Tuesday, 26 December 2006

What MGTO missed out

Watch Kramer vs Kramer or Jerry Maguire? The scenes where the two chaps get fired are pretty neat, eh? Here's a thought. Would an MBA grad be able to fire the two characters any differently?

Is there a fundamental disconnect from being an MBA grad and being a manager? Sure, an MBA (maybe) teaches us the quant skills and the hard facts to look out for when we are running a show. But then, doesn't it take a bit more to be a manager? Let's go back to the firing aspect - how would I, as an MBA grad, be able to tell a subordinate that he is going to lose his job, because of no fault of his? Should I take solace in the fact that it is a decision based on profitability?

A lot of companies go through crunch situations, and lay people off at one time or the other. Strangely, some people are willing to go back and work for the very same companies when times improve. I think that probably happens out of goodwill, more than anything else, of the managers. And I doubt one can learn how to create that goodwill at a b-school. Yeah, you could have courses which focus on how to improve one's personality, and how one should train oneself to react to situations; you could also have other influences during an MBA program, such as ideas of social responsibility. That, however, is one end of the spectrum. On the other end, an MBA might teach you how ensuring goodwill with fired employees reduces recruitment cost later. Somewhere between these two extremes is where MBA programs are creating the manager of today.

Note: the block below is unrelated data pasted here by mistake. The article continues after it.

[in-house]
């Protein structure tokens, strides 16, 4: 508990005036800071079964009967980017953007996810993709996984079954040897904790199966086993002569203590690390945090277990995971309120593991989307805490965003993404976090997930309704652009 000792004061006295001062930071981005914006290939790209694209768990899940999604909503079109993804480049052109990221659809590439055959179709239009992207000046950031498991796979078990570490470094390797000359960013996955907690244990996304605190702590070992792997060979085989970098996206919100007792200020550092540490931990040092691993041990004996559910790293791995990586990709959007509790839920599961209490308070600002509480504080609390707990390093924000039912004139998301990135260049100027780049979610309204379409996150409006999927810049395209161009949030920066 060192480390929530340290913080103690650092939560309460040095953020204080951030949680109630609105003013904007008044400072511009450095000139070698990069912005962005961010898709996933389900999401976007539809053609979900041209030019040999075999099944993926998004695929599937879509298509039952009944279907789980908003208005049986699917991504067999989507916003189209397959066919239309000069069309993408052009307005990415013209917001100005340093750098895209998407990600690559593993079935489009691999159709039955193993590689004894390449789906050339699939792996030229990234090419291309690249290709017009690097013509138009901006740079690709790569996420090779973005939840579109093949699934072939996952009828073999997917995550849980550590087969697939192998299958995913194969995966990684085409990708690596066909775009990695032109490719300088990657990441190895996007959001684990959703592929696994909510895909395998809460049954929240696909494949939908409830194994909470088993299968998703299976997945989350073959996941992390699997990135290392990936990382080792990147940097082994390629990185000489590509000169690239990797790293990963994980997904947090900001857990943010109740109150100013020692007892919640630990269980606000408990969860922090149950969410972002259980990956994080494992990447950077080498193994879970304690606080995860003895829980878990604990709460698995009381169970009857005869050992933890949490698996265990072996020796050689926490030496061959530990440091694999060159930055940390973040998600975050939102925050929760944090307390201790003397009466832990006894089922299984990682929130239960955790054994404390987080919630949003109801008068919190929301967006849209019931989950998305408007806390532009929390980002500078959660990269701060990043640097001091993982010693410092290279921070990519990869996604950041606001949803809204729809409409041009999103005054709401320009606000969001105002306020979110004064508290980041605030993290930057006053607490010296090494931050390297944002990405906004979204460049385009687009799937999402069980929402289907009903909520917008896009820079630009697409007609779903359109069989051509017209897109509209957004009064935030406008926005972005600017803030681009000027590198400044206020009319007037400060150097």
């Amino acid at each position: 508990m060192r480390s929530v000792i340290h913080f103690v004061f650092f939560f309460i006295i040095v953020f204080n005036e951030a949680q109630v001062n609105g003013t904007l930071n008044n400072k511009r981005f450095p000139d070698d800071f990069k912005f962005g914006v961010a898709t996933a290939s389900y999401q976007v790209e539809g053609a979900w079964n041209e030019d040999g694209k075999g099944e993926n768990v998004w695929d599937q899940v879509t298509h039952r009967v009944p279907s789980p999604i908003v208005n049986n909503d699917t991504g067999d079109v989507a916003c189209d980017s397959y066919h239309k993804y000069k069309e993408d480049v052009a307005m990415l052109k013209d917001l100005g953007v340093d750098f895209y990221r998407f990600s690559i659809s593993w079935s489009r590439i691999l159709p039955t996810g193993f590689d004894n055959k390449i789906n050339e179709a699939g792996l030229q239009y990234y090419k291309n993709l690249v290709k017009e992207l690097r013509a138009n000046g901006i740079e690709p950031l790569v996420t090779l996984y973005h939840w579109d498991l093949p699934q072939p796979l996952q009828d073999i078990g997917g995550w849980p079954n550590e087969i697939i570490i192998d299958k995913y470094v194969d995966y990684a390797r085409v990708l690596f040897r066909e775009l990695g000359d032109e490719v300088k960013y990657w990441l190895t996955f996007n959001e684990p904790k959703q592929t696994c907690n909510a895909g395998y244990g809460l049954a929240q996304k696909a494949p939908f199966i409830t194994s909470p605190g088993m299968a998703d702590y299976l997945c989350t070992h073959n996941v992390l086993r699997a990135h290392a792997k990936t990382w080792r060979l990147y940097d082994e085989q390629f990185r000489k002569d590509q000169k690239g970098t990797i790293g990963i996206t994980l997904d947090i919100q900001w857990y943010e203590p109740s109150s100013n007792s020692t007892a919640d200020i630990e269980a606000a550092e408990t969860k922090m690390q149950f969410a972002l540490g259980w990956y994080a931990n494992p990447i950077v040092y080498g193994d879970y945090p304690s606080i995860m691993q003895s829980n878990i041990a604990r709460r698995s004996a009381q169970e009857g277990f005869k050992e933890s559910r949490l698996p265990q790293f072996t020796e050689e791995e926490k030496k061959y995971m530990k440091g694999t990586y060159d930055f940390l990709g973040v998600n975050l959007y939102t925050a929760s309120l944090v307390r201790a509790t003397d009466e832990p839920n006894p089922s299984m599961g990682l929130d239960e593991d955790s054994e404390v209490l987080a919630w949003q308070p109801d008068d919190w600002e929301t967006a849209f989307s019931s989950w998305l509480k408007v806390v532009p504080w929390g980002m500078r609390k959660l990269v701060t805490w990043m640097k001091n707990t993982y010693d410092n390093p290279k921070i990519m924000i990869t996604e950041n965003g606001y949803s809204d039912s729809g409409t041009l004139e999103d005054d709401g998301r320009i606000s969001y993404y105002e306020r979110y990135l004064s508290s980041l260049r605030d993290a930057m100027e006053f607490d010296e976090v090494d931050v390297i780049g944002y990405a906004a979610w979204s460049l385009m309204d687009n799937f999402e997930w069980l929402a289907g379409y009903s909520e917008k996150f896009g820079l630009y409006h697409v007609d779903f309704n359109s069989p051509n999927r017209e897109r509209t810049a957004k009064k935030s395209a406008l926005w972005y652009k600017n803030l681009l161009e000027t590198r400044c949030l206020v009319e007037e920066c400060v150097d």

MGTO = Management of Organisations, a course we had in the fourth term, one of the few people-related courses we've had.

5 comments:

'jo said...

ibut interestingly many campany's first go in for a mass recruitment...like a manager needs an assistant..and assistants generates a requirement for his assistant....and then one fine day HR realizes that the head count has bloated off...and then start the mass slaughtering...classic example...intel...
yeah the goodwill is indeed a very interesting thing to look into...
but then wonder if recruitment requirement is justified or not at the first place....
i doubt if companies today have the roles and responsibilities defined properly for the post....

wonder if i am digressing...

chiranth said...

@jo

The fin guys here would probably call what you've described as an real option - the option to fire someone in case some expected business does not come through. The upside of this is that the you have people ramped up and ready to get slogging on the job from day one.

Arjun said...

Well, a necessity for a higher recruitment arises if the company is doing well or the industry itself is booming. But its also dependent on whether the company is following a vertical breakdown in project managment/development or if its a matrix system. That aside, what you are addressing is a situation when you have to fire a guy who has done no mistake. Three things, one - this situation would not have developed in a day (market/company rises or falls gradually). Two - the firing of person in question, I believe would also depend on how well he has placed himself politically in the company. (this should eventually teach him/her to do well in PR. Three - anybody who joins a rapid growth+attrition company is aware of this risk. The goodwill though is a moral obligation.

chiranth said...

@arjun
yep, true.

btw, which Arjun is this? I know four, and there are more I don't know.

arjun said...

Your cousin Dude !!